Romans Had Refrigerators?? Feast of Sorrow Enlightens

It’s the morning after Feast of Sorrow’s book launch, and I bet Crystal is waking up thinking, “Holy Cr@p! My book is out!” Except, I don’t know, maybe she isn’t cursing to herself because she’s a slightly more polite person than I am!

Don’t pinch yourself, Crystal! It’s real. Launch day arrived, and Feast of Sorrow is now out into the world. As a fellow writer who also spent the better part of a decade working towards a debut book, I can understand the surreal feeling.

Once again, I am regretting the decision to follow Amy’s blog posts. Her tribute to Feast of Sorrow yesterday was hysterical! Haven’t read it? Check it out now. To summarize: Amy wrote about how she would approach historical fiction if she was the author. Basically, the characters would all be operating as if they were in 2017. They’d have cell phones obviously. Me? I’d be the complete opposite! All of my characters would be neanderthals.

I have this erroneous idea that technology has advanced at an even pace. So I tabulate the changes I’ve seen in my lifetime over the last three decades and try to extrapolate that rate of change to 2,000 years ago, and suddenly ancient Romans were single-cell amoebas!  Okay, not really. But I’ll admit sometimes I’m surprised by the most basic concepts of their lives. The buildings! The furniture! The parties! The exquisite food! And did you know that they used to import snow so that they could have chilled rooms to store food?!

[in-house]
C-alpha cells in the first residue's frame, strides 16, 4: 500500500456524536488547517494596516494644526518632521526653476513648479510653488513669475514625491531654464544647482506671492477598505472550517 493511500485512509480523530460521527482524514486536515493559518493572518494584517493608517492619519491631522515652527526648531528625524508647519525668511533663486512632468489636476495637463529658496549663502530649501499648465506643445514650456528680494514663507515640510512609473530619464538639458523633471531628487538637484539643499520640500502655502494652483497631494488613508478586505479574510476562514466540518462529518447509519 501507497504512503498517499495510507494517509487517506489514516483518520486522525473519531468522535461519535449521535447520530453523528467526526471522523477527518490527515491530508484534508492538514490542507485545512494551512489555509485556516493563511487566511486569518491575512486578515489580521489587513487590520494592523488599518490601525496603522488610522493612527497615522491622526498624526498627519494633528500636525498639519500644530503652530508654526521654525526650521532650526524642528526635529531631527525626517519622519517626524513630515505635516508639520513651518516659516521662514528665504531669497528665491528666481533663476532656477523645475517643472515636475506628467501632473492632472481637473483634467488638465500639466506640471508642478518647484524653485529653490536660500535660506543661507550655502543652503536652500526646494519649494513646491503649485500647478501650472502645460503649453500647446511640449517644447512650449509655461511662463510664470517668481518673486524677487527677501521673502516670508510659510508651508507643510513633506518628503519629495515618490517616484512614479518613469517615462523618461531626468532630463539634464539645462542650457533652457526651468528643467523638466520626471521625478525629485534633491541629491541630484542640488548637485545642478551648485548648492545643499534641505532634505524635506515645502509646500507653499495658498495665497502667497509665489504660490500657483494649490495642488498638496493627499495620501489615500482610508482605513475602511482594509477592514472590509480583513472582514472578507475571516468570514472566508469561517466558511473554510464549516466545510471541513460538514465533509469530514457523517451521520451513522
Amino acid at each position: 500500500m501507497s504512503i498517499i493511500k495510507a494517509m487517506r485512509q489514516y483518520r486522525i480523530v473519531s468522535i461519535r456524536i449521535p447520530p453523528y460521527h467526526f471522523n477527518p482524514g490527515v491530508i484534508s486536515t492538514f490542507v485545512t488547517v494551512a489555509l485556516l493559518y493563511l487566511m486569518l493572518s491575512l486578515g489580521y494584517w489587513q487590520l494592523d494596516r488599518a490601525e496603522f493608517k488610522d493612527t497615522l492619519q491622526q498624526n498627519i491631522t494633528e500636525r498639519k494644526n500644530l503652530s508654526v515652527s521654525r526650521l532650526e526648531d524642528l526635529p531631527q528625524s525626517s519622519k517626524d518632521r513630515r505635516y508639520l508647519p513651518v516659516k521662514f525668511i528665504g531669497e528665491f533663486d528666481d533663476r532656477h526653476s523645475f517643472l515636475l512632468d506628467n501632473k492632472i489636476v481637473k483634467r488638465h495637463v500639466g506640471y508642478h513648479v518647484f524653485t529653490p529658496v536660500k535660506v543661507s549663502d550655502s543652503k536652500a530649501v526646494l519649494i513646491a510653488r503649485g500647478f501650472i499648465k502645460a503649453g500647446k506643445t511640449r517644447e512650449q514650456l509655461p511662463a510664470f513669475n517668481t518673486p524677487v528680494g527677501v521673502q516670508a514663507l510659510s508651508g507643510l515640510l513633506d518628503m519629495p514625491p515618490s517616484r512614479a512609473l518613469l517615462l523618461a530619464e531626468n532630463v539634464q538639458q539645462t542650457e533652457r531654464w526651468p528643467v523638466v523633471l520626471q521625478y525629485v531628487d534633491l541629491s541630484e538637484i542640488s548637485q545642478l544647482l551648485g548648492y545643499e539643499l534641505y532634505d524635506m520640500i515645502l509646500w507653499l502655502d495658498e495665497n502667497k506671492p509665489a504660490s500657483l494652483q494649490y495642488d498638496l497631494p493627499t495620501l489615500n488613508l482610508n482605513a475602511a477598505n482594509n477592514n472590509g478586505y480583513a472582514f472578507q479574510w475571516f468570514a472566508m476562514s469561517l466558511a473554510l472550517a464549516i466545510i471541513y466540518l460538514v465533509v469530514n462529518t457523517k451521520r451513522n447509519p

This week Crystal has asked us to write about how historical fiction has affected us, and I can honestly say that novels like Feast of Sorrow have shaped my entire worldview. Without talented and meticulous authors like Crystal – who spend ages researching and carefully recreating times of the past – I would have a completely misconstrued idea of history. Dry textbooks would never have been able to help me understand the evolution of the human race and our societies and how we ended up here, at this point of time in 2017.

One word for Feast of Sorrow: rich. The characters and their struggles and their world (sophisticated world, I’d add) sucked me, and I’m so excited that the novel is out for other readers to love too.

Congratulations, Crystal!! Enjoy this week. You deserve every triumphant feeling.

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Lynn Hall is a memoirist, activist in the movement to end sexual violence, ultra-runner, and crazy cat lady. Her memoir, CAGED EYES: AN AIR FORCE CADET’S STORY OF RAPE AND RESILIENCE, was published by Beacon Press in February 2017. Her writing has previously appeared in the New York Times, The LA Times, Hippocampus Magazine, The Sexual Assault Report, The Manifest-Station, Signs: Journal of Women in Culture and Society, and elsewhere. In the summers, Lynn copes with publication anxiety by spending too many days in the Colorado mountains, and in the winters, with pans of brownies. She lives in Boulder with her partner and their 23 cats. Just kidding…she only has five.

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